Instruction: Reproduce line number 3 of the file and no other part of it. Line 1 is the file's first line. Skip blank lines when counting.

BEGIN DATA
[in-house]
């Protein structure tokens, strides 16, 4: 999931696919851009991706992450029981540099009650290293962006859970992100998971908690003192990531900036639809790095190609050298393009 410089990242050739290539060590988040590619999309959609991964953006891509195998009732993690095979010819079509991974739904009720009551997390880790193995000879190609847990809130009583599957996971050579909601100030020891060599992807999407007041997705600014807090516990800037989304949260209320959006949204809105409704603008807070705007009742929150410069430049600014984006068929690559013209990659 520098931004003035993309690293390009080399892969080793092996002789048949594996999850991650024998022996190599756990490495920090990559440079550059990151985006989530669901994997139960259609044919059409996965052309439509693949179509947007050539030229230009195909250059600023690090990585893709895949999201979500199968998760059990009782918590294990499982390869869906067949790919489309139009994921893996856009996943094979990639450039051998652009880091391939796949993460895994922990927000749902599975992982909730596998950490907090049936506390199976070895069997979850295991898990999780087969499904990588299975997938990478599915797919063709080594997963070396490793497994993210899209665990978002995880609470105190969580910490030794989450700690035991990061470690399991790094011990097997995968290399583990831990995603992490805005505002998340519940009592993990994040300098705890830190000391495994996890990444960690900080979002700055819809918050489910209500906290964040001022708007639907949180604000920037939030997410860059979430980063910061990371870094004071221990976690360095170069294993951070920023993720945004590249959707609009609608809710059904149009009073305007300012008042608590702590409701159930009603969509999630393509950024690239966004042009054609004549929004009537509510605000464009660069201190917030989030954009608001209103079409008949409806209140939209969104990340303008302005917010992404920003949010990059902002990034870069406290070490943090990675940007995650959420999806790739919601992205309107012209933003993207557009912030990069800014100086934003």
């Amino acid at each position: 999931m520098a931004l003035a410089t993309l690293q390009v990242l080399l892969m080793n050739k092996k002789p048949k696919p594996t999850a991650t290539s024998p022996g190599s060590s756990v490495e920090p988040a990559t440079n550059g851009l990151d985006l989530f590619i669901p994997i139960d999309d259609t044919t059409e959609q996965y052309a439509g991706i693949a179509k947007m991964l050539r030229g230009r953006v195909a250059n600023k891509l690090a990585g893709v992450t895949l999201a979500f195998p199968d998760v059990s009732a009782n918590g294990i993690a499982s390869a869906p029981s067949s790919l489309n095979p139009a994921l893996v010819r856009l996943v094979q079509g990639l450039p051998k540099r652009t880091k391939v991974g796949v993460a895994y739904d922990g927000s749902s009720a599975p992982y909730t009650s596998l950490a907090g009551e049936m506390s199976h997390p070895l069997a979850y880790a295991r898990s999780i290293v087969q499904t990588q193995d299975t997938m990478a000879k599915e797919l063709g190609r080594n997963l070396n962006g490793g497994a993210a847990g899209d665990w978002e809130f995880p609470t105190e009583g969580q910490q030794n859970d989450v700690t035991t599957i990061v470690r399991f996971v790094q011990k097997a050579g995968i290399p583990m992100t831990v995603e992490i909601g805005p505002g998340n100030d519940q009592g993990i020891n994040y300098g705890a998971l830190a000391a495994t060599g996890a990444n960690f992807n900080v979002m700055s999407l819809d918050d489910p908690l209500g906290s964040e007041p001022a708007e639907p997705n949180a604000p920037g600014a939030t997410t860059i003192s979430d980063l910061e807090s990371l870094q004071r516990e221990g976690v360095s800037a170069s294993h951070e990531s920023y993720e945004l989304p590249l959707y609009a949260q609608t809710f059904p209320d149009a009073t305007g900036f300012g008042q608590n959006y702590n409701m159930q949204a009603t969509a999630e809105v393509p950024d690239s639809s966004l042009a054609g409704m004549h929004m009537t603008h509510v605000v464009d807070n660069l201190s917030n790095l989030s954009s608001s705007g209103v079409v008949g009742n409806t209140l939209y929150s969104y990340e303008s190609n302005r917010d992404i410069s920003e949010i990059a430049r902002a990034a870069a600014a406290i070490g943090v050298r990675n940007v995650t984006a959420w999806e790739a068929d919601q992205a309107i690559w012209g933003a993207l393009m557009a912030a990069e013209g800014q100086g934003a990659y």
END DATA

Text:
């Amino acid at each position: 999931m520098a931004l003035a410089t993309l690293q390009v990242l080399l892969m080793n050739k092996k002789p048949k696919p594996t999850a991650t290539s024998p022996g190599s060590s756990v490495e920090p988040a990559t440079n550059g851009l990151d985006l989530f590619i669901p994997i139960d999309d259609t044919t059409e959609q996965y052309a439509g991706i693949a179509k947007m991964l050539r030229g230009r953006v195909a250059n600023k891509l690090a990585g893709v992450t895949l999201a979500f195998p199968d998760v059990s009732a009782n918590g294990i993690a499982s390869a869906p029981s067949s790919l489309n095979p139009a994921l893996v010819r856009l996943v094979q079509g990639l450039p051998k540099r652009t880091k391939v991974g796949v993460a895994y739904d922990g927000s749902s009720a599975p992982y909730t009650s596998l950490a907090g009551e049936m506390s199976h997390p070895l069997a979850y880790a295991r898990s999780i290293v087969q499904t990588q193995d299975t997938m990478a000879k599915e797919l063709g190609r080594n997963l070396n962006g490793g497994a993210a847990g899209d665990w978002e809130f995880p609470t105190e009583g969580q910490q030794n859970d989450v700690t035991t599957i990061v470690r399991f996971v790094q011990k097997a050579g995968i290399p583990m992100t831990v995603e992490i909601g805005p505002g998340n100030d519940q009592g993990i020891n994040y300098g705890a998971l830190a000391a495994t060599g996890a990444n960690f992807n900080v979002m700055s999407l819809d918050d489910p908690l209500g906290s964040e007041p001022a708007e639907p997705n949180a604000p920037g600014a939030t997410t860059i003192s979430d980063l910061e807090s990371l870094q004071r516990e221990g976690v360095s800037a170069s294993h951070e990531s920023y993720e945004l989304p590249l959707y609009a949260q609608t809710f059904p209320d149009a009073t305007g900036f300012g008042q608590n959006y702590n409701m159930q949204a009603t969509a999630e809105v393509p950024d690239s639809s966004l042009a054609g409704m004549h929004m009537t603008h509510v605000v464009d807070n660069l201190s917030n790095l989030s954009s608001s705007g209103v079409v008949g009742n409806t209140l939209y929150s969104y990340e303008s190609n302005r917010d992404i410069s920003e949010i990059a430049r902002a990034a870069a600014a406290i070490g943090v050298r990675n940007v995650t984006a959420w999806e790739a068929d919601q992205a309107i690559w012209g933003a993207l393009m557009a912030a990069e013209g800014q100086g934003a990659y």